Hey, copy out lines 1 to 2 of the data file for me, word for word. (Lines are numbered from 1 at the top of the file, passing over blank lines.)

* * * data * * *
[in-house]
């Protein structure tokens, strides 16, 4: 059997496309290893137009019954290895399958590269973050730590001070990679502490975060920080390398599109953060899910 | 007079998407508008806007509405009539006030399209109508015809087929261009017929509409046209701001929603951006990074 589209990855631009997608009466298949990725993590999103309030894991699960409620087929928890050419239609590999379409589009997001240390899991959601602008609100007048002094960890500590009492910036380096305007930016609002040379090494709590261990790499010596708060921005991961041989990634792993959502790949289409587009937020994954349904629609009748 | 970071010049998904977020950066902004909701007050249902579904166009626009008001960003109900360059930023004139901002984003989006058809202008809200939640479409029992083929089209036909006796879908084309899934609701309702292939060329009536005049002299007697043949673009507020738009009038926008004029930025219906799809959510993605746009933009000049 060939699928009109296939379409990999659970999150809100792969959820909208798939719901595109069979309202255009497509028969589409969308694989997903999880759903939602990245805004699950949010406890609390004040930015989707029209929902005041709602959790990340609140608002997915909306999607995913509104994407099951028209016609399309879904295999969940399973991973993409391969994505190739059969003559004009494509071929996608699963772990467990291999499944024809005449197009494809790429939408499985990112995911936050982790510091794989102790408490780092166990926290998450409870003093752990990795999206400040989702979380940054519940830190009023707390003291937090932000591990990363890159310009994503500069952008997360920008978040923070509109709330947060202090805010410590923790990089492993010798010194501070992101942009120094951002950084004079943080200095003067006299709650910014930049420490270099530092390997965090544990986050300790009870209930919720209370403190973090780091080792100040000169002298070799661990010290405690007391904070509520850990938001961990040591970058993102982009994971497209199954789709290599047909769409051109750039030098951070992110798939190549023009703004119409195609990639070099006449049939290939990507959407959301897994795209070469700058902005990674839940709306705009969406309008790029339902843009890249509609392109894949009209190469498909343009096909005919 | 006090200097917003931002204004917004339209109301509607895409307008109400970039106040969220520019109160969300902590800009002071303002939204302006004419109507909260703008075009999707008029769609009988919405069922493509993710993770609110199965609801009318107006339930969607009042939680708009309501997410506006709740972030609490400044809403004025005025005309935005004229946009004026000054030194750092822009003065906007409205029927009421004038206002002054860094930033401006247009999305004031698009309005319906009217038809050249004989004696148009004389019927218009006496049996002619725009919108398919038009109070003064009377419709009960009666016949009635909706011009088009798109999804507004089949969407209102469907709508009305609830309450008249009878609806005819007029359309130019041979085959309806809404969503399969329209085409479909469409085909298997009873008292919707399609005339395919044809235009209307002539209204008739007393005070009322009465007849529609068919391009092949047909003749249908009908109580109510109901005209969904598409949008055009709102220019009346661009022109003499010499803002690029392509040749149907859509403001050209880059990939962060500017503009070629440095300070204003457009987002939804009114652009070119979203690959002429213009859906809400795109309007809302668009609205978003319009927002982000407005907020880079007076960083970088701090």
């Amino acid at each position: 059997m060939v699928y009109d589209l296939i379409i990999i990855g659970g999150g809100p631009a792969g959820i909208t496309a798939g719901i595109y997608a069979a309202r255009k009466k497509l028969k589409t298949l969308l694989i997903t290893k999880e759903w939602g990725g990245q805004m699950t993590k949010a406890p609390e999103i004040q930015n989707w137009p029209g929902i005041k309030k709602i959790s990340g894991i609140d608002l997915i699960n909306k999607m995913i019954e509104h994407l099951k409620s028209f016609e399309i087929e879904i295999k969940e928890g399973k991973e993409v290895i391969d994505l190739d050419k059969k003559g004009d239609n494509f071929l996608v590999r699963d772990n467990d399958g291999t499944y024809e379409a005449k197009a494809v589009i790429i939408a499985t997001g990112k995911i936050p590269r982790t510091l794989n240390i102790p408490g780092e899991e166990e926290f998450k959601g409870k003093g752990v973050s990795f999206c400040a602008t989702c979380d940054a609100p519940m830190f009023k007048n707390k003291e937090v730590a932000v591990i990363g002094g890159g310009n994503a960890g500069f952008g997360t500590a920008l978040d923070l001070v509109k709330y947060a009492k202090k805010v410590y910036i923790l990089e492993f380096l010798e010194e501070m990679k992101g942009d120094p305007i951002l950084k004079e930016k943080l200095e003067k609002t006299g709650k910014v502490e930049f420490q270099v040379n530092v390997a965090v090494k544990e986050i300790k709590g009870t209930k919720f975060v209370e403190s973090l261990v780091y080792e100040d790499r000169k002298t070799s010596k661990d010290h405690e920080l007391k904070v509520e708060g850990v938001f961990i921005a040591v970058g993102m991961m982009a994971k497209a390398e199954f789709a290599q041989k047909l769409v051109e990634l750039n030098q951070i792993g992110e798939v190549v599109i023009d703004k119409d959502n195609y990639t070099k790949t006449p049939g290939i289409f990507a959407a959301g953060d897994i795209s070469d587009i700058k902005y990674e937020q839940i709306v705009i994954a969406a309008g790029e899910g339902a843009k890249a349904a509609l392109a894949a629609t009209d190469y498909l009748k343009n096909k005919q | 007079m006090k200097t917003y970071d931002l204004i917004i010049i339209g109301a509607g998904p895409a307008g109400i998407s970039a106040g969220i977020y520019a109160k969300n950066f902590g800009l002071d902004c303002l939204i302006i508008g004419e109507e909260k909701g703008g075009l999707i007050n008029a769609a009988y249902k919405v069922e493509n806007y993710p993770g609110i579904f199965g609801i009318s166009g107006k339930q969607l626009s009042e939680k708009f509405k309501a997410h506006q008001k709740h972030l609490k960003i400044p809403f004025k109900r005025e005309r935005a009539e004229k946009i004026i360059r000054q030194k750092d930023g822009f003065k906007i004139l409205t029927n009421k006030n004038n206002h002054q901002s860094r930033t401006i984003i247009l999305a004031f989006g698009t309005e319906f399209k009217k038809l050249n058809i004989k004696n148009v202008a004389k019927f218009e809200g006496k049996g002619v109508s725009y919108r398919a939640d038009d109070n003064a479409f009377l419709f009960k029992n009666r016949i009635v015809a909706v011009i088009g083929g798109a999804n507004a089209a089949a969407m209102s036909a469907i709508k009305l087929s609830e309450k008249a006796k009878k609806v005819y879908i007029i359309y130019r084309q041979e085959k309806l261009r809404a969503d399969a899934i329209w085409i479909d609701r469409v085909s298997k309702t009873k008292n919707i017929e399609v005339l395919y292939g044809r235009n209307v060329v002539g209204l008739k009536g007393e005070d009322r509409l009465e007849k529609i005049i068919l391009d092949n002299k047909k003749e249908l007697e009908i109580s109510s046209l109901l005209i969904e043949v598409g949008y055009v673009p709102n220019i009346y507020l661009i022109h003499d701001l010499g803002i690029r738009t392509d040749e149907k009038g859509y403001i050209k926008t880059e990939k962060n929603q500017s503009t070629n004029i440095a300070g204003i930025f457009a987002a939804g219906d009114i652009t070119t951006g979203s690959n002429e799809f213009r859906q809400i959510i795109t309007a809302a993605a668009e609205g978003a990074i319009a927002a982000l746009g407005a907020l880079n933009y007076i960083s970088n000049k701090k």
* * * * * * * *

[in-house]
């Protein structure tokens, strides 16, 4: 059997496309290893137009019954290895399958590269973050730590001070990679502490975060920080390398599109953060899910 | 007079998407508008806007509405009539006030399209109508015809087929261009017929509409046209701001929603951006990074 589209990855631009997608009466298949990725993590999103309030894991699960409620087929928890050419239609590999379409589009997001240390899991959601602008609100007048002094960890500590009492910036380096305007930016609002040379090494709590261990790499010596708060921005991961041989990634792993959502790949289409587009937020994954349904629609009748 | 970071010049998904977020950066902004909701007050249902579904166009626009008001960003109900360059930023004139901002984003989006058809202008809200939640479409029992083929089209036909006796879908084309899934609701309702292939060329009536005049002299007697043949673009507020738009009038926008004029930025219906799809959510993605746009933009000049 060939699928009109296939379409990999659970999150809100792969959820909208798939719901595109069979309202255009497509028969589409969308694989997903999880759903939602990245805004699950949010406890609390004040930015989707029209929902005041709602959790990340609140608002997915909306999607995913509104994407099951028209016609399309879904295999969940399973991973993409391969994505190739059969003559004009494509071929996608699963772990467990291999499944024809005449197009494809790429939408499985990112995911936050982790510091794989102790408490780092166990926290998450409870003093752990990795999206400040989702979380940054519940830190009023707390003291937090932000591990990363890159310009994503500069952008997360920008978040923070509109709330947060202090805010410590923790990089492993010798010194501070992101942009120094951002950084004079943080200095003067006299709650910014930049420490270099530092390997965090544990986050300790009870209930919720209370403190973090780091080792100040000169002298070799661990010290405690007391904070509520850990938001961990040591970058993102982009994971497209199954789709290599047909769409051109750039030098951070992110798939190549023009703004119409195609990639070099006449049939290939990507959407959301897994795209070469700058902005990674839940709306705009969406309008790029339902843009890249509609392109894949009209190469498909343009096909005919 | 006090200097917003931002204004917004339209109301509607895409307008109400970039106040969220520019109160969300902590800009002071303002939204302006004419109507909260703008075009999707008029769609009988919405069922493509993710993770609110199965609801009318107006339930969607009042939680708009309501997410506006709740972030609490400044809403004025005025005309935005004229946009004026000054030194750092822009003065906007409205029927009421004038206002002054860094930033401006247009999305004031698009309005319906009217038809050249004989004696148009004389019927218009006496049996002619725009919108398919038009109070003064009377419709009960009666016949009635909706011009088009798109999804507004089949969407209102469907709508009305609830309450008249009878609806005819007029359309130019041979085959309806809404969503399969329209085409479909469409085909298997009873008292919707399609005339395919044809235009209307002539209204008739007393005070009322009465007849529609068919391009092949047909003749249908009908109580109510109901005209969904598409949008055009709102220019009346661009022109003499010499803002690029392509040749149907859509403001050209880059990939962060500017503009070629440095300070204003457009987002939804009114652009070119979203690959002429213009859906809400795109309007809302668009609205978003319009927002982000407005907020880079007076960083970088701090």